Elementary School Kids Sing David Bowie’s “Space Oddity” & Other Rock Hits: A Cult Classic Recorded in 1976

In 1976 and 1977 an inspired music teacher in the small school dis­trict of Lan­g­ley Town­ship, British Colum­bia, a sub­urb of Van­cou­ver, record­ed his ele­men­tary school stu­dents singing pop­u­lar songs in a school gym. Two vinyl records were pro­duced over the two years, and fam­i­lies were invit­ed to pay $7 for a copy. The record­ings were large­ly for­got­ten — just anoth­er per­son­al memen­to stored away in a few homes in West­ern Cana­da — until a record col­lec­tor stum­bled across a copy in a thrift store in 2000.

Enthralled by what he heard, the col­lec­tor sent a sam­ple to a disc jock­ey at WFMU, an eclec­tic,  lis­ten­er-sup­port­ed radio sta­tion in New Jer­sey. The sta­tion began play­ing some of the songs over the air­waves. Lis­ten­ers were touched by the haunt­ing, ethe­re­al qual­i­ty of the per­for­mances. In 2001, a small record com­pa­ny released a com­pi­la­tion called The Lan­g­ley Town­ship Music Project: Inno­cence & Despair.

The record became an under­ground hit. The Wash­ing­ton Post called it “an album that seems to cap­ture noth­ing less than the sound of falling in love with music.” Spin said the album “seems to sum up all the rea­sons music is holy.” And Dwight Gamer of The New York Times wrote that the music was “mag­ic: a kind of celes­tial pep ral­ly.” Lis­ten­ers were moved by the ingen­u­ous­ness of the young voic­es, the strange authen­tic­i­ty of per­for­mances by chil­dren too young to under­stand all of the adult themes in the lyrics. As Hans Fenger, the music teacher who made the record­ings, writes in the lin­er notes:

The kids had a grasp of what they liked: emo­tion, dra­ma, and mak­ing music as a group. Whether the results were good, bad, in tune or out was no big deal — they had élan. This was not the way music was tra­di­tion­al­ly taught. But then I nev­er liked con­ven­tion­al “chil­dren’s music,” which is con­de­scend­ing and ignores the real­i­ty of chil­dren’s lives, which can be dark and scary. These chil­dren hat­ed “cute.” They cher­ished songs that evoked lone­li­ness and sad­ness.

You can learn the sto­ry of Fenger’s extra­or­di­nary music project in the 2002 VH1 doc­u­men­tary above, which includes inter­views and a reunion with some of the stu­dents. And lis­ten below for a few sam­ples of that touch­ing qual­i­ty of lone­li­ness and sad­ness Fenger and oth­ers have been talk­ing about.

David Bowie’s ‘Space Odd­i­ty’:

One of the most wide­ly praised songs from Inno­cence & Despair is the 1976 record­ing of David Bowie’s “Space Odd­i­ty.” In a 2001 inter­view with Mike Appel­stein for Scram mag­a­zine, Fenger explained the sound effects in the record­ing. “When I first taught ‘Space Odd­i­ty,’ ” he said, “the first part I taught after the song was the kids count­ing down. They loved that: they’d go ‘TEN!’ They could­n’t say it loud enough; the count­down in the song was the big win­ner. But as soon as they got to zero, noth­ing hap­pened. So I brought this old steel gui­tar. Well, one of the lit­tle guys whose name I’ve for­got, I put him on this thing and said, ‘Now lis­ten, when they get to zero, you’re the rock­et. So make a lot of noise on this. He’s fool­ing around with this steel gui­tar, and I did­n’t even think of this, but he intu­itive­ly took out a Coke bot­tle from his lunch and start­ed doing this (imi­tates a bot­tle run­ning up and down the fret­board). I just cranked up the vol­ume and turned down the mas­ter vol­ume so it was real­ly dis­tort­ed. And that was the ‘Space Odd­i­ty’ sound effect.”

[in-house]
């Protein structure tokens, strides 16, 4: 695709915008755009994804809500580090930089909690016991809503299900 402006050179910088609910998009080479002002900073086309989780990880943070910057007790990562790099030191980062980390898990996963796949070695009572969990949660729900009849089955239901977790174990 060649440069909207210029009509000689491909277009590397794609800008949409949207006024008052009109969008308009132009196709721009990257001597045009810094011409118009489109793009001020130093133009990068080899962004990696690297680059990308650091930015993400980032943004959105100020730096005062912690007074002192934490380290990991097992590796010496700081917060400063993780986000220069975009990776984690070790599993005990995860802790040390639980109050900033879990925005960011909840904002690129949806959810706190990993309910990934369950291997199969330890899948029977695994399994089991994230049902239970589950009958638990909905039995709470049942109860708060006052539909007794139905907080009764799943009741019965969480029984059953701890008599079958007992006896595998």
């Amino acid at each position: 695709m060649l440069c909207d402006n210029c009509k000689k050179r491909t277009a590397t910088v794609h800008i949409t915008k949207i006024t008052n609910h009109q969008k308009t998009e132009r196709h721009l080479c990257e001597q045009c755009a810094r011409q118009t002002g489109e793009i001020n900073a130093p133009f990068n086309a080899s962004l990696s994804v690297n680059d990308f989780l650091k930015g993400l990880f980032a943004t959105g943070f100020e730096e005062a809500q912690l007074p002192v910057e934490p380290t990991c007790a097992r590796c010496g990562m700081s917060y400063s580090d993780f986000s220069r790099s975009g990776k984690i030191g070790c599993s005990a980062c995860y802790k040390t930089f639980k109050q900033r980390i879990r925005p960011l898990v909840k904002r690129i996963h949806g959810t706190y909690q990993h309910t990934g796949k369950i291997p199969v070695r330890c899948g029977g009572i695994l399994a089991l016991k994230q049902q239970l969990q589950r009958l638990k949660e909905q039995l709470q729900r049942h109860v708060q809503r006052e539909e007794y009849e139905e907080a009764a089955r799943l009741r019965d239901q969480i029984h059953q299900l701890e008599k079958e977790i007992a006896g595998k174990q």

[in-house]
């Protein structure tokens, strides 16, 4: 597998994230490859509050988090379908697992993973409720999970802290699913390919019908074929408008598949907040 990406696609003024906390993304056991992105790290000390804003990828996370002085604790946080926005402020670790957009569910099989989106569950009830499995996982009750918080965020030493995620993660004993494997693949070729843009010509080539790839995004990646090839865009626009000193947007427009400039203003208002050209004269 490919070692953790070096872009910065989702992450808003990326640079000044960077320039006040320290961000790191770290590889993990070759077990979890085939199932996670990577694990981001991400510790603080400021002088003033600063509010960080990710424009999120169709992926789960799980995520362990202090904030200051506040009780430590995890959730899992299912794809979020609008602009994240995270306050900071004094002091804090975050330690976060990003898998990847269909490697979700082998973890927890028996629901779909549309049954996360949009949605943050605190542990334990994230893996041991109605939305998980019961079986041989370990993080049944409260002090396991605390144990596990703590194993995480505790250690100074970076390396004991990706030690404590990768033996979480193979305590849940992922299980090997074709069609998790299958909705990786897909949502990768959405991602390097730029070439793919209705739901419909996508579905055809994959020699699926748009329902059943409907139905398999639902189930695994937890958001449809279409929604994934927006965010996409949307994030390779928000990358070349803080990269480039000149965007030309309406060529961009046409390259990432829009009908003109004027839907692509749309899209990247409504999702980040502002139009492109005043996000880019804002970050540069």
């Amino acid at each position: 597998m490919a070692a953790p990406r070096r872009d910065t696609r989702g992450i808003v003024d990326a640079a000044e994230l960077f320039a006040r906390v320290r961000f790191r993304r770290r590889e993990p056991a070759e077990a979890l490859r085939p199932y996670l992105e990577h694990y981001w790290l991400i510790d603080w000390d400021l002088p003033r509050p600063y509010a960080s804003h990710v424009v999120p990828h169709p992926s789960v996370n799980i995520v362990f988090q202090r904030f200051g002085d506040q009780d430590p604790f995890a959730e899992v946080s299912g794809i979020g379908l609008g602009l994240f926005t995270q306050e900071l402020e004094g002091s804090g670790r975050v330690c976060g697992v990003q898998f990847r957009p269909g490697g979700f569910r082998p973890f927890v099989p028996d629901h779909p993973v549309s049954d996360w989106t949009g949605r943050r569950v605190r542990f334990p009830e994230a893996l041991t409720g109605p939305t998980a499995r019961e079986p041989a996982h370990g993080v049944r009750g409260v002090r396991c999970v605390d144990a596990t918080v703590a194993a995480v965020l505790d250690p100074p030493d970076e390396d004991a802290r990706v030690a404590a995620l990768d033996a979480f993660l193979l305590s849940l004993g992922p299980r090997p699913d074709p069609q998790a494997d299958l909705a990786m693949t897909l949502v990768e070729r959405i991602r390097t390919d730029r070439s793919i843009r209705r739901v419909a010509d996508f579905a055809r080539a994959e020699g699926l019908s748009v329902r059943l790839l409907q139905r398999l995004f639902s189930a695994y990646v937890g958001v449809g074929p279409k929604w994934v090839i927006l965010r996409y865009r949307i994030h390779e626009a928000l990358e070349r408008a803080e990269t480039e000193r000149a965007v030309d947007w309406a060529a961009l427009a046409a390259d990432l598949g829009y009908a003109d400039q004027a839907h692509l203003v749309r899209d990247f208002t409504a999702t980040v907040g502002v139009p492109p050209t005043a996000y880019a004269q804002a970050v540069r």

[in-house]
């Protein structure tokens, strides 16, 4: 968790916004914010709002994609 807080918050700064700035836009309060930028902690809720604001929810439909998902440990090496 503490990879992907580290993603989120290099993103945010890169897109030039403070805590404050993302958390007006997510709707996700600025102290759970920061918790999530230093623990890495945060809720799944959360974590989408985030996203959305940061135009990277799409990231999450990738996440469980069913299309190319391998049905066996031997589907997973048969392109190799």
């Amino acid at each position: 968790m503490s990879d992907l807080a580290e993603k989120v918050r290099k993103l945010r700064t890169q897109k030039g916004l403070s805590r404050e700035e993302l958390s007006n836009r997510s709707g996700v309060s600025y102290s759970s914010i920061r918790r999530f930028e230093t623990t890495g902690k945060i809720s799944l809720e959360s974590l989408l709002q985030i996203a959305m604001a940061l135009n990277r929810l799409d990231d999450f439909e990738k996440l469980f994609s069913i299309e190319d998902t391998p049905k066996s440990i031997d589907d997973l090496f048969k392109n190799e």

The Beach Boys’ ‘In My Room’:

The chil­dren record­ed “In My Room” by the Beach Boys in 1977. Fenger told Appel­stein it was the ulti­mate chil­dren’s song. “It’s the per­fect intro­spec­tive song for a nine-year-old,” he said, “just as ‘Dust in the Wind’ is the per­fect phi­los­o­phy song for a nine-year-old. Adults may think it’s dumb, but for a child, it’s a very heavy, pro­found thought. To think that there is noth­ing, and it’s expressed in such a sim­ple way.”

The Eagles’ ‘Des­per­a­do’:

Sev­er­al of the record­ings fea­ture soloists. A young girl named Sheila Behman sang the Eagles’ “Des­per­a­do” in 1977. “With ‘Des­per­a­do,’ ” said Fenger, “you can see it as a cow­boy roman­tic sto­ry, but that’s not the way Sheila heard it. She could­n’t artic­u­late metaphor­i­cal­ly what the song was about, but in that sense, I think it was pur­er because it was unaf­fect­ed. It’s not as if the kids were try­ing to be some­body else. They were just try­ing to be who they were, and they’re doing this music and falling in love with it.”

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Comments (4)
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  • Big Ticket says:

    cool stuff. I went to Bel­mont in the 90’s and nobody ever men­tioned this but I don’t think any­body knew it exist­ed. I dis­cov­ered the album a few years ago ran­dom­ly on the inter­net. nBel­mont has a real­ly good music teacher and i’m sure he’d love to hear about this

  • AB says:

    “Plan­et Earth is blue and there’s noth­ing I can do…“nGreat post. I find, for me, that it is almost impos­si­ble to be unmoved when lis­ten­ing to chil­dren singing, or when read­ing about the efforts of one fan­tas­tic teacher. The song choic­es were, and are, time­ly.

  • rg57 says:

    Wow. It takes a lot to get me to watch some­thing on youtube twice in a row.nnnThese kids were so lucky to have this teacher.

  • artlife says:

    this is all kinds of won­der­ful ~ pri­mal, clear, thrilling

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